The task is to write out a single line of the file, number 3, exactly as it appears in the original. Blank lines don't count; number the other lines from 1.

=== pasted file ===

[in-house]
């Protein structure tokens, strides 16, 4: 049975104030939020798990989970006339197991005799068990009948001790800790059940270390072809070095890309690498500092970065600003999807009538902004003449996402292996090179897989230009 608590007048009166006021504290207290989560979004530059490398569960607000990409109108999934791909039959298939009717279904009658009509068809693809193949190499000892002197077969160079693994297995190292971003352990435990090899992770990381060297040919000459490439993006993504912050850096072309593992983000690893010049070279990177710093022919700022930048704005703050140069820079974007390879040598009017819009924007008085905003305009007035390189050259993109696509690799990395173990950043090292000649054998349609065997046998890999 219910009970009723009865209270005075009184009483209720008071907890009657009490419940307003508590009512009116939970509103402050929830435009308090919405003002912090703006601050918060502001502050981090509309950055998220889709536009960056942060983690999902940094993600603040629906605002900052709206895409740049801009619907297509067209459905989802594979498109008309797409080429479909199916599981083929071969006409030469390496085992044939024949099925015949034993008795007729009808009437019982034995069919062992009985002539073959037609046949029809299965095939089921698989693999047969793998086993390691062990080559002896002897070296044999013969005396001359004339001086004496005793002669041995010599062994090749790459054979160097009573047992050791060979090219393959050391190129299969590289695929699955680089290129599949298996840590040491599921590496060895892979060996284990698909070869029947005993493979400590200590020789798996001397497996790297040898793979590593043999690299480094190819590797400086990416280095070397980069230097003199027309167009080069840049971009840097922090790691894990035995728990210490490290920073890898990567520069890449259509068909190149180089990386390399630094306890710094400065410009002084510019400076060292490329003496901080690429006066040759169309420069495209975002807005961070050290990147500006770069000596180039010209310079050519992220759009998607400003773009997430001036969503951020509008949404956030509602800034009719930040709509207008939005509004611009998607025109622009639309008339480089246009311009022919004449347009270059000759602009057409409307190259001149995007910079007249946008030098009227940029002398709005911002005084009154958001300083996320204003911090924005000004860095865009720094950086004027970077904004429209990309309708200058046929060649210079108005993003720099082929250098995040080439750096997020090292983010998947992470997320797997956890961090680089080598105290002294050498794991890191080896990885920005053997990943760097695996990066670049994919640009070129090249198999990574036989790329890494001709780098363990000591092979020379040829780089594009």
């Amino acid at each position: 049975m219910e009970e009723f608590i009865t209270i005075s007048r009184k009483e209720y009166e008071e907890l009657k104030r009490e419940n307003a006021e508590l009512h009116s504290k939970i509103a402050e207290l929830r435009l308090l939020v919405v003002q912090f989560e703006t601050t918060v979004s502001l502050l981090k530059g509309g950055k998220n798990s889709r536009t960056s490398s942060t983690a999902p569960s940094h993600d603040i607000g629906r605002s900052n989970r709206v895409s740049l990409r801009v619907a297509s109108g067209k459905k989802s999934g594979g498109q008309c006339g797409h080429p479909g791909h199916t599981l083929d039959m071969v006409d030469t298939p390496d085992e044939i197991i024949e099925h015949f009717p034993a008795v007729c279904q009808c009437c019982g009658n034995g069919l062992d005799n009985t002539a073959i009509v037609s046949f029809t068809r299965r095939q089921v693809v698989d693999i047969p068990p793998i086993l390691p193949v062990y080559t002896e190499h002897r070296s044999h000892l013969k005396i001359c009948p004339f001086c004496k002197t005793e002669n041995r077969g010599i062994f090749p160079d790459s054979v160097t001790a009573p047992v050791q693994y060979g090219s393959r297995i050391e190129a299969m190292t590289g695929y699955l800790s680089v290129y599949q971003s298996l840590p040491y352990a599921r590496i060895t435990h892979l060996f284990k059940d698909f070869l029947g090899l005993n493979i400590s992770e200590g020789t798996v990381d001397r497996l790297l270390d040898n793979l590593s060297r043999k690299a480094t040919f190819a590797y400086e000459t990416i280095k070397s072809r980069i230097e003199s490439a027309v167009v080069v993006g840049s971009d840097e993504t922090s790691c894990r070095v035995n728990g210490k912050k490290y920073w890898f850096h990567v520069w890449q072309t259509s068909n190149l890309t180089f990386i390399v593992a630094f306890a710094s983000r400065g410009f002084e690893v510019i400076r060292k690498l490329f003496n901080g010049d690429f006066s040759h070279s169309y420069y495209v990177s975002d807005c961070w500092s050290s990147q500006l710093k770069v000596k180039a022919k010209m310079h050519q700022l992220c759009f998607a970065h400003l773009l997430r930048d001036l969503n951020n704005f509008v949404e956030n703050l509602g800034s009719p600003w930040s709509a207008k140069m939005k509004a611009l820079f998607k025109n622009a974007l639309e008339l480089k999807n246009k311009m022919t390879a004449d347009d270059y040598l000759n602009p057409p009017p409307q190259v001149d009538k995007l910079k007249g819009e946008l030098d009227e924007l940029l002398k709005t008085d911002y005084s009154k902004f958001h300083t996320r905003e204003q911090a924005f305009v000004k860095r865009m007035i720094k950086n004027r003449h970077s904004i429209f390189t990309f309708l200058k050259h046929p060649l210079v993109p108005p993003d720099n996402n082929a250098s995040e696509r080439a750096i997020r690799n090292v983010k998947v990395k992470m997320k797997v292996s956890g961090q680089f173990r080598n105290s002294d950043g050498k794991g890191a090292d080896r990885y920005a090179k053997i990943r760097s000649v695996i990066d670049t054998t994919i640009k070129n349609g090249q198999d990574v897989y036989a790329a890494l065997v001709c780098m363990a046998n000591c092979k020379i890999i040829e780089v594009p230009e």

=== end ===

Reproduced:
């Amino acid at each position: 049975m219910e009970e009723f608590i009865t209270i005075s007048r009184k009483e209720y009166e008071e907890l009657k104030r009490e419940n307003a006021e508590l009512h009116s504290k939970i509103a402050e207290l929830r435009l308090l939020v919405v003002q912090f989560e703006t601050t918060v979004s502001l502050l981090k530059g509309g950055k998220n798990s889709r536009t960056s490398s942060t983690a999902p569960s940094h993600d603040i607000g629906r605002s900052n989970r709206v895409s740049l990409r801009v619907a297509s109108g067209k459905k989802s999934g594979g498109q008309c006339g797409h080429p479909g791909h199916t599981l083929d039959m071969v006409d030469t298939p390496d085992e044939i197991i024949e099925h015949f009717p034993a008795v007729c279904q009808c009437c019982g009658n034995g069919l062992d005799n009985t002539a073959i009509v037609s046949f029809t068809r299965r095939q089921v693809v698989d693999i047969p068990p793998i086993l390691p193949v062990y080559t002896e190499h002897r070296s044999h000892l013969k005396i001359c009948p004339f001086c004496k002197t005793e002669n041995r077969g010599i062994f090749p160079d790459s054979v160097t001790a009573p047992v050791q693994y060979g090219s393959r297995i050391e190129a299969m190292t590289g695929y699955l800790s680089v290129y599949q971003s298996l840590p040491y352990a599921r590496i060895t435990h892979l060996f284990k059940d698909f070869l029947g090899l005993n493979i400590s992770e200590g020789t798996v990381d001397r497996l790297l270390d040898n793979l590593s060297r043999k690299a480094t040919f190819a590797y400086e000459t990416i280095k070397s072809r980069i230097e003199s490439a027309v167009v080069v993006g840049s971009d840097e993504t922090s790691c894990r070095v035995n728990g210490k912050k490290y920073w890898f850096h990567v520069w890449q072309t259509s068909n190149l890309t180089f990386i390399v593992a630094f306890a710094s983000r400065g410009f002084e690893v510019i400076r060292k690498l490329f003496n901080g010049d690429f006066s040759h070279s169309y420069y495209v990177s975002d807005c961070w500092s050290s990147q500006l710093k770069v000596k180039a022919k010209m310079h050519q700022l992220c759009f998607a970065h400003l773009l997430r930048d001036l969503n951020n704005f509008v949404e956030n703050l509602g800034s009719p600003w930040s709509a207008k140069m939005k509004a611009l820079f998607k025109n622009a974007l639309e008339l480089k999807n246009k311009m022919t390879a004449d347009d270059y040598l000759n602009p057409p009017p409307q190259v001149d009538k995007l910079k007249g819009e946008l030098d009227e924007l940029l002398k709005t008085d911002y005084s009154k902004f958001h300083t996320r905003e204003q911090a924005f305009v000004k860095r865009m007035i720094k950086n004027r003449h970077s904004i429209f390189t990309f309708l200058k050259h046929p060649l210079v993109p108005p993003d720099n996402n082929a250098s995040e696509r080439a750096i997020r690799n090292v983010k998947v990395k992470m997320k797997v292996s956890g961090q680089f173990r080598n105290s002294d950043g050498k794991g890191a090292d080896r990885y920005a090179k053997i990943r760097s000649v695996i990066d670049t054998t994919i640009k070129n349609g090249q198999d990574v897989y036989a790329a890494l065997v001709c780098m363990a046998n000591c092979k020379i890999i040829e780089v594009p230009e």